“There’s more support now for the idea of living close to work,” she said. “Young people aren’t willing to make the two-hour commutes their parents made.”


As private spaces get smaller, restaurants, gyms, social clubs and theaters tend to take on more importance, bolstering a sense of community, Cook said — something she sees as a welcome development.


Scaled-down square footage and ramped-up amenities was the idea behind a collection of rental properties scheduled to open this year. Flats Chicago consists of seven properties in the Uptown neighborhood, the smallest of which are 350-square-foot studios and 430-square-foot one-bedroom apartments, said Jay Michael, chief creative officer for developer Cedar Street Cos.


Flats units, with rental rates starting at $800, include walk-in closets, granite counters, stainless steel appliances, security systems, wood floors and other luxe touches. All of its buildings have gyms, while the larger ones also have restaurants, retail space and library lounges, providing residents nearby places to work or socialize beyond their own four walls.


“Even our tenants who have a lot of money like a good value,” Michael said. He added that each unit comes with a washer and dryer because “nobody likes to schlep their laundry.”


When it comes time to decorate, Flats Chicago renters can get design tips from a one-bedroom model appointed with furniture and accessories from a contemporary furniture company. Flats residents can purchase the entire setup, right down to the sheets and towels used in the model, at a discount and have it delivered to their new place, Michael said.


Another Chicago building that takes this “less is more” approach is K2, the final piece in the Alta at K Station complex, scheduled to open in April. K2 will have 9-foot ceilings, granite countertops, backsplashes, hardwood plank flooring and other luxury amenities, said Randy Fifield, vice chairman of developer Fifield Cos.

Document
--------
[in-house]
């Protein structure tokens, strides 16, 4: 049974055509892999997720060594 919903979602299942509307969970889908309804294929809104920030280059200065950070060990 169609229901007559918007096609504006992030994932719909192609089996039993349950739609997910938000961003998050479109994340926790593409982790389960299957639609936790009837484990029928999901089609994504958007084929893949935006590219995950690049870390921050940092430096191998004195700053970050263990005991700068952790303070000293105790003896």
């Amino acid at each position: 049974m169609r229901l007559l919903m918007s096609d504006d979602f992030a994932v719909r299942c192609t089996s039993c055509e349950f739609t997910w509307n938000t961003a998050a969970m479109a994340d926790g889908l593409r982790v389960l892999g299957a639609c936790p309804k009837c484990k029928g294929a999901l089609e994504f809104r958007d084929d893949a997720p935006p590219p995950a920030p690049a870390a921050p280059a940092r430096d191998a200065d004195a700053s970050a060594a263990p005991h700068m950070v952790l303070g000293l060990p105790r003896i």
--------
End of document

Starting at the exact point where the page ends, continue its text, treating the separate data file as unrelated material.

The building has a theater with stadium seating, pool and spa areas, outdoor grill stations, party rooms and a fitness center.


Another perk, Fifield said: Residents will have access to professionally designed templates to guide them in placing furniture and arranging their space.


Built-ins and closet space become even more important when you are living small. RMK Management, which oversees 9,800 rental properties and condos in Illinois, Indiana and Michigan, includes pantries and plentiful linen closets in its smaller units, said RMK Executive Vice President Diana Pittro.


Studios and convertible apartments (which convert from a studio to a one-bedroom with the use of a built-in screen) are about 350 to 400 square feet.


Renters appreciate RMK’s built-in computer niches in the kitchen, she said, which eliminate the need for a freestanding desk. Pittro also suggests inquiring about separate storage so you won’t need to house luggage or holiday decorations year-round.


A perpetual concern for those living in tight quarters is how to prepare for company. Storage and organization can help with this, Rubin said. Choosing a futon or daybed instead of a traditional mattress can make a studio apartment look more polished when company calls. Alternatively, small-space dwellers might use a cube-shaped bookcase or divider to separate sleeping and living quarters, he said.


After all, “No one wants to have people over and ask them to sit on their bed,” Rubin said.


To read the original article, click here.

Published by Kari Richardson on February 1, 2013